Let's turn from data on the availability of certain foods to actual consumption patterns, which I've pieced together from various years of the USDA's Agricultural Statistics. We all know that sometime in the late 1970s or early '80s, the anti-fat hysteria took off. Some foods show a steady decline from the mid-1980s up through 2006, and I'll show those not too surprising graphs later. But take a look at how egg consumption has changed since 1985 (the earliest year of the data):
At first, there's the predictable decline. Then in the early '90s, it creeps slowly upward, and shoots up from 1999 to 2004, with a modest decline afterward. This is not like other foods that were targeted as evil by the fat-haters. What's going on?
It's true that eggs may have enjoyed a rebirth (or whatever it's called when they were never born in the first place), due to the fashion for low-carb diets during this time period. Here is a graph of the NYT's coverage of the Atkins Diet and low-carb things:
Still, if that's the reason, why didn't any of the other low-carb / high-protein / high-fat foods also see a reversal of their declines? There's no upsurge during this time for whole milk, beef, or animal fats (butter, lard, etc.). The first two decline steadily, while the third stays pretty flat (at a low level) from 1985 to 2006. There's something funny about eggs.
My guess is that since eggs come from chickens, they are protected by the halo of saintliness that we've bestowed on chickens -- what with their negligible fat, once skinned, their white meat, and so on. Chicken consumption has steadily increased from 1985 onward. On the other hand, milk and common animal fats come from cows, and that's where all that fat and saturated fat comes from -- we all know that stuff is going to kill you. (Just like it regularly killed off the Masai of Kenya, whose traditional diet consisted of red meat, whole milk, and cow's blood.) Because we've made a demon of the cow -- ironic, considering how India-emulating a lot of the anti-fat fruitcakes are -- its many dairy by-products are tainted by association.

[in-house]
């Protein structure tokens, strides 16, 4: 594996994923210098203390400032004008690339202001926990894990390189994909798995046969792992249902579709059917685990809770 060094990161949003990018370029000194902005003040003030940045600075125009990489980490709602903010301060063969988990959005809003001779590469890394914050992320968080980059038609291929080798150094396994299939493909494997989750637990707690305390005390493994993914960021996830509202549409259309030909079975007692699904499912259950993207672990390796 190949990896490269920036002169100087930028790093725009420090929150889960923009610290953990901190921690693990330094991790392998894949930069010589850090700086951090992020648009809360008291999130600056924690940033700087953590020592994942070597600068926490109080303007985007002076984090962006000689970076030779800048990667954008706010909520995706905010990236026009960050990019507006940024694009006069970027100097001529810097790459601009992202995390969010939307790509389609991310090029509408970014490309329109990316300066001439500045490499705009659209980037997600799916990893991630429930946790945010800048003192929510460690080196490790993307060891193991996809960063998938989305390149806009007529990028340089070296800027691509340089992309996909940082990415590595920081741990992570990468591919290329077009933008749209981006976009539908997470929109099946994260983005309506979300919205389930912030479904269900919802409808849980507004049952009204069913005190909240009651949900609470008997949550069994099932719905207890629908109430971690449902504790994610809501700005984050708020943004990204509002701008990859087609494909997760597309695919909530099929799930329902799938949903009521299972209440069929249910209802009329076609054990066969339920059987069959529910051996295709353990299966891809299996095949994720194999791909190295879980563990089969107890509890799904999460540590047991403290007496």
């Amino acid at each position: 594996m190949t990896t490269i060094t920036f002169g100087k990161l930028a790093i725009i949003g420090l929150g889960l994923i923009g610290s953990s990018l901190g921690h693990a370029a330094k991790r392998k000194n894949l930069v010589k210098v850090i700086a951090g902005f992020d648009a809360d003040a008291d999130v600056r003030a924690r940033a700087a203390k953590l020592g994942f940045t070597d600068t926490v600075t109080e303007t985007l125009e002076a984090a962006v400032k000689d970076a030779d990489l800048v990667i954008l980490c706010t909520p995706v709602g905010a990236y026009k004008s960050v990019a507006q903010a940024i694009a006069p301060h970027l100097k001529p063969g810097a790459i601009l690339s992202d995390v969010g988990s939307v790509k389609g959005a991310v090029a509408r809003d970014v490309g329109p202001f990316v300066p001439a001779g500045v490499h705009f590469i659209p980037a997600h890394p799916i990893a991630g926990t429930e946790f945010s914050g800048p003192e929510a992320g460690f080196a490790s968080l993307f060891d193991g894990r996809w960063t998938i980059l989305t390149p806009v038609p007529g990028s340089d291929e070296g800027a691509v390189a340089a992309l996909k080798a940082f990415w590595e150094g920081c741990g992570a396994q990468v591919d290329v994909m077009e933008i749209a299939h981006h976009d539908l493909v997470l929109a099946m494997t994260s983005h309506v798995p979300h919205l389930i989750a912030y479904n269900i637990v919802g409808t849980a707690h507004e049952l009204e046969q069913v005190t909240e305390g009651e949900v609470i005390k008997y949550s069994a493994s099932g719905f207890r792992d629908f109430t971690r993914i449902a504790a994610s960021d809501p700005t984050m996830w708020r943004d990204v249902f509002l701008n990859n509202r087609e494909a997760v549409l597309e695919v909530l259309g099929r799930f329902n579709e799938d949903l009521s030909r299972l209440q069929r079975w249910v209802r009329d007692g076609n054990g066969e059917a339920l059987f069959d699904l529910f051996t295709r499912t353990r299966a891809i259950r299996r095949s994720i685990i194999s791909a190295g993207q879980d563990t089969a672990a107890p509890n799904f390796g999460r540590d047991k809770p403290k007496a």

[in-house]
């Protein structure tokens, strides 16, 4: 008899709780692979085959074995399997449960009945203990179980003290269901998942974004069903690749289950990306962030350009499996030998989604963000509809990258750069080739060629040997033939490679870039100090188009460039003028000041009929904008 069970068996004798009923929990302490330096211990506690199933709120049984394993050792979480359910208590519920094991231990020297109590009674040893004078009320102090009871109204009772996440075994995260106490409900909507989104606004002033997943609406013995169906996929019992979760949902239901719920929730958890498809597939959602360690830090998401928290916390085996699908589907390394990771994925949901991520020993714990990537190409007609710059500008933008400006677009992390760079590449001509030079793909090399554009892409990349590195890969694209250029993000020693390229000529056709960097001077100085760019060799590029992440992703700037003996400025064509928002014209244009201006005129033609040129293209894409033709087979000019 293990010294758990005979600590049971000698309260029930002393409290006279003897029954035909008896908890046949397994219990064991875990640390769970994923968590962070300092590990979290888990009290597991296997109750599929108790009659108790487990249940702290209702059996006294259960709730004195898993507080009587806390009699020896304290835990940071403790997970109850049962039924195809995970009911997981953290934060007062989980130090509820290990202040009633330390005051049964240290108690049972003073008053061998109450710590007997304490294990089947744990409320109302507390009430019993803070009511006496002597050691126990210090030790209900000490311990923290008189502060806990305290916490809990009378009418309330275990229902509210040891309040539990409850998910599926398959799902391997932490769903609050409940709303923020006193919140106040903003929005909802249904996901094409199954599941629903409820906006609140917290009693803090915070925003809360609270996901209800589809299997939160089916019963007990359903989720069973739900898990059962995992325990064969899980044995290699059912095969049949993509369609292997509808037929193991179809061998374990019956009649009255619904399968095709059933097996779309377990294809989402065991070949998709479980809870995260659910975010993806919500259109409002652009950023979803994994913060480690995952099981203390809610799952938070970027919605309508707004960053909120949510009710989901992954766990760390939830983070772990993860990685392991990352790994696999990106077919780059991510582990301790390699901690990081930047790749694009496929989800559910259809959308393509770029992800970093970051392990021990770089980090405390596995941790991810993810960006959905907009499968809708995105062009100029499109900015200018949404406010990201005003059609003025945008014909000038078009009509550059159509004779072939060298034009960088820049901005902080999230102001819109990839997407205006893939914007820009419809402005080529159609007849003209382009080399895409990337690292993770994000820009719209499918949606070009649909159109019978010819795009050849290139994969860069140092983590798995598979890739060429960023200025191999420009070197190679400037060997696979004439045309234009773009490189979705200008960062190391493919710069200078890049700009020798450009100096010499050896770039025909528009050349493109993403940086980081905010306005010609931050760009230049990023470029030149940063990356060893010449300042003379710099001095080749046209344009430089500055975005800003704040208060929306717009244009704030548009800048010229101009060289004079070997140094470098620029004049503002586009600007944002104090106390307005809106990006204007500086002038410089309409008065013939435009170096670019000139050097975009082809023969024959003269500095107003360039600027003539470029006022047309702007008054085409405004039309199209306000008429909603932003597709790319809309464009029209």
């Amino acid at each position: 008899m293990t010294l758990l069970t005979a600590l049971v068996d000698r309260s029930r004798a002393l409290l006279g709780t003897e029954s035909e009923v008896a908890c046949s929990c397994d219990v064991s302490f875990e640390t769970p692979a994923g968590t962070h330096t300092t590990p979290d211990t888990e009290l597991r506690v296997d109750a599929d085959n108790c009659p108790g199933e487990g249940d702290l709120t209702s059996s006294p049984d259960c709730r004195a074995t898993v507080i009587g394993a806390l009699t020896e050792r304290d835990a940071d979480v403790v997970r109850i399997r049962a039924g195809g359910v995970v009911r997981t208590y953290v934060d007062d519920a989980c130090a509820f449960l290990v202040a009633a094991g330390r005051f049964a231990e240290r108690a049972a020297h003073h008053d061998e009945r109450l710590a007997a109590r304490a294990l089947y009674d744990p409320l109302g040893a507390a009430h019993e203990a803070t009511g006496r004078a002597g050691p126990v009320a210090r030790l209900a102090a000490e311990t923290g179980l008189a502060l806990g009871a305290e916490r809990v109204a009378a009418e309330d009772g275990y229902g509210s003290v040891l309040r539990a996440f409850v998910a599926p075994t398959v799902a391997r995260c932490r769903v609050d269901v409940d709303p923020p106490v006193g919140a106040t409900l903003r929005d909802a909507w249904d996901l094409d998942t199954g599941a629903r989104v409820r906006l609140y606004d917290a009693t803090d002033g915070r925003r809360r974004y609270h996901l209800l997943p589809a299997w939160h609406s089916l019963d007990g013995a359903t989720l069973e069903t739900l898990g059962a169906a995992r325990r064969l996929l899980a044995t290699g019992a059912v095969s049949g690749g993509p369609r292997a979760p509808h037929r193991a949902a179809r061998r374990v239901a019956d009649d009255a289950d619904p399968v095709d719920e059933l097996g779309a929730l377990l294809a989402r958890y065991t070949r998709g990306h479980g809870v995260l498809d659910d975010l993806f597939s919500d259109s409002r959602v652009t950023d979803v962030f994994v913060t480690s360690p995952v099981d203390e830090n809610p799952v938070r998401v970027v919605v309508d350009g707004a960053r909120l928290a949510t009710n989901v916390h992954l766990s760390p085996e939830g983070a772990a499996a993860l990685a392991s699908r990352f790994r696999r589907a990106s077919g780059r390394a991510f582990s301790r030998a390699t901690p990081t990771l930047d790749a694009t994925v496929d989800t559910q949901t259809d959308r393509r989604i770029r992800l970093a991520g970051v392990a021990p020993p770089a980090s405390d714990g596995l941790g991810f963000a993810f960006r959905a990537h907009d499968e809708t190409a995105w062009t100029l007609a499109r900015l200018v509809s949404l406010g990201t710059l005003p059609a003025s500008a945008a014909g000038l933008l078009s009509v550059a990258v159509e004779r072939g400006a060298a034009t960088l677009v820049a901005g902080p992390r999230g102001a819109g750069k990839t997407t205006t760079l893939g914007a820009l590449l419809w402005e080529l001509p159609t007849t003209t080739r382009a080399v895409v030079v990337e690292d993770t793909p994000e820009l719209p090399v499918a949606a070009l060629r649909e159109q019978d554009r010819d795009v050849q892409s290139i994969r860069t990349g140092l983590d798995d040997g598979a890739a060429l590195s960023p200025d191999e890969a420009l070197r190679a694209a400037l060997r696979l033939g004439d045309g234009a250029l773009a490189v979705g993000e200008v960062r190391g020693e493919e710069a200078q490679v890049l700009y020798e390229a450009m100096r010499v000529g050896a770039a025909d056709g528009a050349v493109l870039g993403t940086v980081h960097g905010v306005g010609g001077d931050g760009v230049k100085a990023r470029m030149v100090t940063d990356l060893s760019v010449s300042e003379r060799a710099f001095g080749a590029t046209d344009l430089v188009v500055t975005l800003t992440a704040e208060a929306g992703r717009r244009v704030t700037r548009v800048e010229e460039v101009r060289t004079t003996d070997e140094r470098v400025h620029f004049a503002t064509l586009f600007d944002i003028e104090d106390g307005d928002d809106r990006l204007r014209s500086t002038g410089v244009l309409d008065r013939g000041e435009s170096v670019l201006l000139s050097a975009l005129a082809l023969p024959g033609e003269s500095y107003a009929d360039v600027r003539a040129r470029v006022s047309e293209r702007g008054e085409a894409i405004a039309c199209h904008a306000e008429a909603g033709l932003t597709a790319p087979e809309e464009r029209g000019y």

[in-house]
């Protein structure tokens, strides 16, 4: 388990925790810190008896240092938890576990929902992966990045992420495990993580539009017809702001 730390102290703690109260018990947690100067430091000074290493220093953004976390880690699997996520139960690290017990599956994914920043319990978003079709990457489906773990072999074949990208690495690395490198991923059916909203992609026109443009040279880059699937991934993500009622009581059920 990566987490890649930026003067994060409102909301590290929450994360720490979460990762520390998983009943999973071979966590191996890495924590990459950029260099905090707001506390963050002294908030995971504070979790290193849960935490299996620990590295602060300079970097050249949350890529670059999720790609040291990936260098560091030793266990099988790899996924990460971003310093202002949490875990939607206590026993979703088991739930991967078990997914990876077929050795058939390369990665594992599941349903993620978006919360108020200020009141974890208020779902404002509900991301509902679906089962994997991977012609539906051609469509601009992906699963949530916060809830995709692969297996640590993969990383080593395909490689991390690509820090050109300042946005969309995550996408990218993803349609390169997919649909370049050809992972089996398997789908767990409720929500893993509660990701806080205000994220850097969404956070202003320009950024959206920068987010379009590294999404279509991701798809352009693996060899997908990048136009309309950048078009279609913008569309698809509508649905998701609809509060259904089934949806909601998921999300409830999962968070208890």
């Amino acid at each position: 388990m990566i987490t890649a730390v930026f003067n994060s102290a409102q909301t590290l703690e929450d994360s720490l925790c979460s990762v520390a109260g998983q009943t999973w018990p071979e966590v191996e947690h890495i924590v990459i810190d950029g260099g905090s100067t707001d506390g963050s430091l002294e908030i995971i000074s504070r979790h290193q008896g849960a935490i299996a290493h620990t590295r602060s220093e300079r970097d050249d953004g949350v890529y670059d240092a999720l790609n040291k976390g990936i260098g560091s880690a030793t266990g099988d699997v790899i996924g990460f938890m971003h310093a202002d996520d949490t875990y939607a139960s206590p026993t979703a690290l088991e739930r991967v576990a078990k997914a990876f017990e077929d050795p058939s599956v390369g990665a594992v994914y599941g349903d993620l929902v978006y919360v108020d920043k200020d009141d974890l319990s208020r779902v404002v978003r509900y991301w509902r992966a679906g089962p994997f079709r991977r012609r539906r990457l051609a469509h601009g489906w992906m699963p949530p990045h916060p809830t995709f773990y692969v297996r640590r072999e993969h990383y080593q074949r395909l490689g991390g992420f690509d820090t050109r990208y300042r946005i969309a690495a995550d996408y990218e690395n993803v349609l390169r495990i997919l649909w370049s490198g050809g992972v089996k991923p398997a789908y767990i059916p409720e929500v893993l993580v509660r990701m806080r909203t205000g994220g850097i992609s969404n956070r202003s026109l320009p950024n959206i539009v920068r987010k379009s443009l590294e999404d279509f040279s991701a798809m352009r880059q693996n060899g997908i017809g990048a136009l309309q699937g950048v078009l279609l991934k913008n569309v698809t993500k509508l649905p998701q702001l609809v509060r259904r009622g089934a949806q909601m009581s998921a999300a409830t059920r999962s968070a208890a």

As a final sidenote, for those who are somewhat lactose intolerant like me, and certainly if you're OK with dairy, I suggest junking yoghurt and using heavy whipping cream instead. Even the full-fat, unsweetened Greek yoghurt contains 7 g of sugars per serving. That's not a lot, but it's enough for me to notice a small spike in my insulin levels -- judging by the fatigue I've gotten while trying yoghurt again. I used to wake up rarin' to go after just 6 or 7 hours of sleep, while on yoghurt I easily slept 9, 10, or at worst 12 hours.
Heavy whipping cream is so rich that you won't need to use very much to cover a small portion of berries. It has less than 0.5 g of sugars per tablespoon, yet it has 6 g of fat, 4 g of which is saturated. Yum yum. The lactose content is a bit above cheese and a bit below yoghurt, so if you can have yoghurt, you can surely substitute this for it. It's been almost 3 hours since I had some, and I've had no problems. Next on my to-do list: Devon cream or clotted cream. I'll have to use a low-carb bread / muffin / scone, and fruit instead of jam to keep the sugar count down, but the pictures I've seen of cream tea have made me drool.